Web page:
A credit score is a ranking between 0-999. It is a system relied on by bankers to basically determine how risky an individual is to lend money to.
It is calculated using your credit history, by determining how much money you have borrowed in the past and how much of it you have paid back on time.
Those who pay back diligently are determined to be of low risk to the lender, and thus are awarded a high credit score.
How is credit score calculated in South Africa?
As noted, your credit score is determined by your past debt repayment behavior. It is a number between 0-999 and in South Africa it is determined by a credit bureau, based on your transactions in all recognized banks.
Every South African in the financial system has this number, and banks will use it alongside other risk factors when deciding whether to award you a loan, and how much to award you.
This is how the numbers break down.
|Very low risk individual who can obtain credit easily, and at very low interest rates.
|600 – 650
|Low risk individual who can get the best loan programs are good interest rates.
|550 – 600
|Average individual who will receive good loan deals at acceptable rates.
|490 – 550
|High risk individual who will struggle to get a loan, and when they do, the interest rates are high.
|490 and below
|Extremely high risk individual who may not qualify for any loan. They should focus on improving their credit score.
Other than your debt repayment history, other factors go into the calculation of your credit score.
Here are some of them.
/ Amount owed.
/ How long your accounts have been open and active.
/ How much of your available credit you have utilized.
/ Types of credit applied for.
/ How often you apply for credit.
Basically, having a clean but almost dormant account will not help your credit score.
How to check your credit score in South Africa
There are several online tools to check your credit score in South Africa. Some are paid, some are free, but most have a freemium model where you can access some parts of the report, or generate limited number of reports before they charge you.
How to improve your credit score
The most basic step is ensuring you are prudent with your finances.
However, you will not be doing any favours to your credit score if you don’t build a profile. As mentioned, your credit score is calculated using your financial habits. You need to provide the financial institutions data to make a comprehensive assessment.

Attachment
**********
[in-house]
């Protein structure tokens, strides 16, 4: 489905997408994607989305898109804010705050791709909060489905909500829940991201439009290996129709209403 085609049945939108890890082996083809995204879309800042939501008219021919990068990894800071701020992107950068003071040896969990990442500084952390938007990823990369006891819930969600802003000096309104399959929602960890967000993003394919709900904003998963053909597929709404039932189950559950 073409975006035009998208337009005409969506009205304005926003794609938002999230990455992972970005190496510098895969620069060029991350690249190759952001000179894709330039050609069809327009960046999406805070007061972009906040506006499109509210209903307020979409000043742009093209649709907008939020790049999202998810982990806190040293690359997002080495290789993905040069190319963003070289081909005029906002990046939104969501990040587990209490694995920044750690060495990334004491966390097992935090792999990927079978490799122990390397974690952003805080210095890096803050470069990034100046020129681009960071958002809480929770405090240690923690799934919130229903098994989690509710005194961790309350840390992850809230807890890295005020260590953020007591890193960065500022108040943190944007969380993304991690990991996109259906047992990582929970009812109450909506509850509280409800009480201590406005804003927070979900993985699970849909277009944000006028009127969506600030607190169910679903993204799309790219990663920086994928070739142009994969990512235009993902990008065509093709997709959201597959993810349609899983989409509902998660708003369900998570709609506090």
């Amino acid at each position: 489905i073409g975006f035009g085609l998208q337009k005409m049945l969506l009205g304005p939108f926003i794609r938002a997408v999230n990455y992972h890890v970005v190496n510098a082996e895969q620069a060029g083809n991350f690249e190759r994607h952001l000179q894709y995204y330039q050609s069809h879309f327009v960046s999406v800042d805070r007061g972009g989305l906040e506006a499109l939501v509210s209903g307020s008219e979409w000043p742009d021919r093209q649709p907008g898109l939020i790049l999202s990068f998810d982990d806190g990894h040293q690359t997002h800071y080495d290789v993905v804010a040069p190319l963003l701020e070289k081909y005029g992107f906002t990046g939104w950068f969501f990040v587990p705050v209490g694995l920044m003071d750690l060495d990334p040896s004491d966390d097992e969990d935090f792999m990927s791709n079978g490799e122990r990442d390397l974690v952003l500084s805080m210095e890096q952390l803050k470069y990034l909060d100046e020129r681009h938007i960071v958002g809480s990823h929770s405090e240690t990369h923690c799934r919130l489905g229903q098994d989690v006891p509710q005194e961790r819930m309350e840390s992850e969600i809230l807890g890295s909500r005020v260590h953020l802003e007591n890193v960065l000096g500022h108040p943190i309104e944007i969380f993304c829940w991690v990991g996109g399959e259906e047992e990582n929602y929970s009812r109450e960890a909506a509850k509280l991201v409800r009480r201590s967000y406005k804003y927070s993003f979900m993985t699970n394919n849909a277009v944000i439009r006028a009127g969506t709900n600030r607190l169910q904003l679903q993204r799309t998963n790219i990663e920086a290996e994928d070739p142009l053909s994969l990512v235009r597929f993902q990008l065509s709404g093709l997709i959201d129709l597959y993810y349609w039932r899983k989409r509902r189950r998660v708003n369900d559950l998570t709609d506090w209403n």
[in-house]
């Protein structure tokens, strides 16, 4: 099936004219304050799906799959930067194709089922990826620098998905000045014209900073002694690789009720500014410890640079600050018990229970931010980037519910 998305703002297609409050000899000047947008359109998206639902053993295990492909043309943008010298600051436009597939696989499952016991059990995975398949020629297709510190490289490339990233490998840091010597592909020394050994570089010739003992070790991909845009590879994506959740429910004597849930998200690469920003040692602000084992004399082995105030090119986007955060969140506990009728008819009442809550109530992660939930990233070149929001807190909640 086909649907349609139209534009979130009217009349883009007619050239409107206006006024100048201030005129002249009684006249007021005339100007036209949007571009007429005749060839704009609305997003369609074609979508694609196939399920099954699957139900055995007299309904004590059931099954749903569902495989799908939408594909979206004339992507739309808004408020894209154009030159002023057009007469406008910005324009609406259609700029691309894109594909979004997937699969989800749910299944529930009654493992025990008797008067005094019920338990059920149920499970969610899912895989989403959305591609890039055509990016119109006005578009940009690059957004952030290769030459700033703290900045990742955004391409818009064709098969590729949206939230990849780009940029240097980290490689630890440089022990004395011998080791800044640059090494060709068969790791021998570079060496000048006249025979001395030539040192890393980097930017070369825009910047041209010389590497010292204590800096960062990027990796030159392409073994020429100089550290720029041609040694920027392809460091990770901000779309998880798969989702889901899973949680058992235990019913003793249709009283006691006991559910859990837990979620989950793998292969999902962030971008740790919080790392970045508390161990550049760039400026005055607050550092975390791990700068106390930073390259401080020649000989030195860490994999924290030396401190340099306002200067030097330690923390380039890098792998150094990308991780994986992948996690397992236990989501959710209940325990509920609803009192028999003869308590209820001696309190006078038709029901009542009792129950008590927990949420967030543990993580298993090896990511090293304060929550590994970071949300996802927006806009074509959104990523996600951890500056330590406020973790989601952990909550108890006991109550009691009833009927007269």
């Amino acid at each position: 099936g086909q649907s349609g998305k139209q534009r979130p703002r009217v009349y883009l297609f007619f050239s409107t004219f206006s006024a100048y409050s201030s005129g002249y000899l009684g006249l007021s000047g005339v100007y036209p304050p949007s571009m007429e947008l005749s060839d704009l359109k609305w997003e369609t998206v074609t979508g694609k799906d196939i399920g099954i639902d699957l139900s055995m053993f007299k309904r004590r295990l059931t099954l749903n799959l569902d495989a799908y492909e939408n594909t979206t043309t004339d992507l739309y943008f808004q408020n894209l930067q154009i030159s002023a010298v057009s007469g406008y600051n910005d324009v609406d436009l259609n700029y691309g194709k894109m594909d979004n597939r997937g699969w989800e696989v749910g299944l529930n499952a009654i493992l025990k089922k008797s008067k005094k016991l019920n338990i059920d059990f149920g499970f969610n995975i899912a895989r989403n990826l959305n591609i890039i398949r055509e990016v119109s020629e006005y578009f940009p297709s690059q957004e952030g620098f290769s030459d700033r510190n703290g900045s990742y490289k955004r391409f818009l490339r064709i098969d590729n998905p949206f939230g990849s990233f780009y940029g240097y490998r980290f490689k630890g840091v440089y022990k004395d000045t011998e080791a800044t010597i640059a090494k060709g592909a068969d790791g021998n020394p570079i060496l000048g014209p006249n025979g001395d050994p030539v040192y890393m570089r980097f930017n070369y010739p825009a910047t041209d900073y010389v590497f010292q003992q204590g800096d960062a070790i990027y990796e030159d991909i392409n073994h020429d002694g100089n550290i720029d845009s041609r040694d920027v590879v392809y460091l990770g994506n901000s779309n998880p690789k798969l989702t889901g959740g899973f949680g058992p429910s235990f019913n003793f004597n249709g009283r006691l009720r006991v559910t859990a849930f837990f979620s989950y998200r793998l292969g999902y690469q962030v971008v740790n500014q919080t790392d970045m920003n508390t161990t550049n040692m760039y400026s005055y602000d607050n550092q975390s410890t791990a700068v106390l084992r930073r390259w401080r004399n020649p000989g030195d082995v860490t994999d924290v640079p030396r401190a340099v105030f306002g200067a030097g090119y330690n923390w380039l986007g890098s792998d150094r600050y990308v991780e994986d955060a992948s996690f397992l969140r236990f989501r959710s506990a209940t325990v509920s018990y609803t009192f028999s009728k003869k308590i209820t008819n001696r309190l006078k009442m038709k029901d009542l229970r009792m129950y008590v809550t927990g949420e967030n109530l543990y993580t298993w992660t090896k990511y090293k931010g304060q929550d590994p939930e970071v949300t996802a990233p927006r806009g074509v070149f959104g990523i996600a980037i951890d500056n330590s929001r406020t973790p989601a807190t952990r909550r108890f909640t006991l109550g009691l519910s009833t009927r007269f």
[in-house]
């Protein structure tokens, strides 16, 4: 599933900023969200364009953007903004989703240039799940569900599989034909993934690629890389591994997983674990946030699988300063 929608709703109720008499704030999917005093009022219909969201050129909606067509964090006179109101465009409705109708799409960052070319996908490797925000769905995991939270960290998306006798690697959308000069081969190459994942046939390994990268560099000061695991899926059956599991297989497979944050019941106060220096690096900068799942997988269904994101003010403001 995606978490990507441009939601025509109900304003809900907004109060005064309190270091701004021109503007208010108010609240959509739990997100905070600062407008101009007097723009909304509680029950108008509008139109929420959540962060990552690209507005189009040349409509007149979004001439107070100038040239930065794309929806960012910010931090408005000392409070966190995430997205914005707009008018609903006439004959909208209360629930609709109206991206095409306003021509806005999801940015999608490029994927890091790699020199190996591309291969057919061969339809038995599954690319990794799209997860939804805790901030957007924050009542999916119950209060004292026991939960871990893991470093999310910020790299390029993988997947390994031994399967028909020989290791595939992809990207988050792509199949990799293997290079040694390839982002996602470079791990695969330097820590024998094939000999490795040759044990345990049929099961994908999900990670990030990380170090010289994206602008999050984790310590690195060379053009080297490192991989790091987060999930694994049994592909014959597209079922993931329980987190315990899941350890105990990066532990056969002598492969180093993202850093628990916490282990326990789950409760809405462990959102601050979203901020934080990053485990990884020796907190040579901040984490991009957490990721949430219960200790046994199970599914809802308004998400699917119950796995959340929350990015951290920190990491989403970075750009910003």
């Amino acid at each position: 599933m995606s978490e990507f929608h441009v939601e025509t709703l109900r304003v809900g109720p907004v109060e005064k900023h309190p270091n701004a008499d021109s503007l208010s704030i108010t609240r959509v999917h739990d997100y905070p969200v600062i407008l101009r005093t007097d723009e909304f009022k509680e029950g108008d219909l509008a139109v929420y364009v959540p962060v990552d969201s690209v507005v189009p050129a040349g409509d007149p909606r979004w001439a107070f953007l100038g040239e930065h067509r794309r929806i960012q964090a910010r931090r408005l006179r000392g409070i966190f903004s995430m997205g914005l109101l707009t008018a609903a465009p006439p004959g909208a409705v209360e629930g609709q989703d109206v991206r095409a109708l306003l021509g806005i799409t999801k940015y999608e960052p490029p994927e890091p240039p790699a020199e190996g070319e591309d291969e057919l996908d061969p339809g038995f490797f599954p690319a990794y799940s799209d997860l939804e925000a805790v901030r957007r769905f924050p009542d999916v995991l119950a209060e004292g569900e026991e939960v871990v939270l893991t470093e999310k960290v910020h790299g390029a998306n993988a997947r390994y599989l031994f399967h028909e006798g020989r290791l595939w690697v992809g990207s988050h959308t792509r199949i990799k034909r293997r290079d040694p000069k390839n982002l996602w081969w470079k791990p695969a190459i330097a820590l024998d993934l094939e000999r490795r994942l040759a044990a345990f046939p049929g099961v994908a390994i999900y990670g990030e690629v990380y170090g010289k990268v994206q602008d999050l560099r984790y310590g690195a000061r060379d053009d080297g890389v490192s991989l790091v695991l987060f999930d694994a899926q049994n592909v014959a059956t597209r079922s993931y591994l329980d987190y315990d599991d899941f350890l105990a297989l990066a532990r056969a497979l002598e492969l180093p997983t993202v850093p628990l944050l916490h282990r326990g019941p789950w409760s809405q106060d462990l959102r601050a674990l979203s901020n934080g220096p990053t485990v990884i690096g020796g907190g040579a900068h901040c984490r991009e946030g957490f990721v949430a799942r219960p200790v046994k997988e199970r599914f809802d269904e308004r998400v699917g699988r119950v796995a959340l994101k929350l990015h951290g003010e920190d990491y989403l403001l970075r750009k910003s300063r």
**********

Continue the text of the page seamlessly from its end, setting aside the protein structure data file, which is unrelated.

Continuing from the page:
Instead of buying everything in cash, finance your vehicle, sign up for a phone contract., etc. The best one is to take a credit card, which you can then use in your day to day shopping.
The moment you show your bank that you take credit often and pay back on time, you are set for life.
Here are other tips to improve your credit score.
1. Avoid owing more than a third of your gross income on debt.
2. Don’t apply for more than one loan at a time. Unless in unusual circumstances, this is a signal of deteriorating financial situation.
3. Avoid spending up to your credit limit.
4. As much as possible, pay in full what you owe, instead of just paying the minimum installment.
5. Take a home loan so the lenders can assess your risk factor.
6. Close unused credit accounts.
7. Avoid using revolving credit accounts.
8. Take the same advise to your spouse, because their credit score need to be in good shape too eg. when applying for a home loan.
How to check if you are blacklisted
As mentioned, it is the credit bureaus’ work to keep a record of your credit history.
Based on what they see, they can take different steps, the worst of which is blacklisting. This basically happens when you default.
It is an extreme step that can seriously jeopardize your chances of getting credit. Estimates put the number of blacklisted South Africans at 6 million, which means financial exclusion at a massive scale.
If you suspect that you may be part of the statistic of blacklisted South Africans, there are several ways you can confirm.
Transunion credit bureau allows you to check on your cellphone by dialing *120*8801#.
Basically, almost all credit bureaus have a feature to check on your status, and advise on how to get yourself out.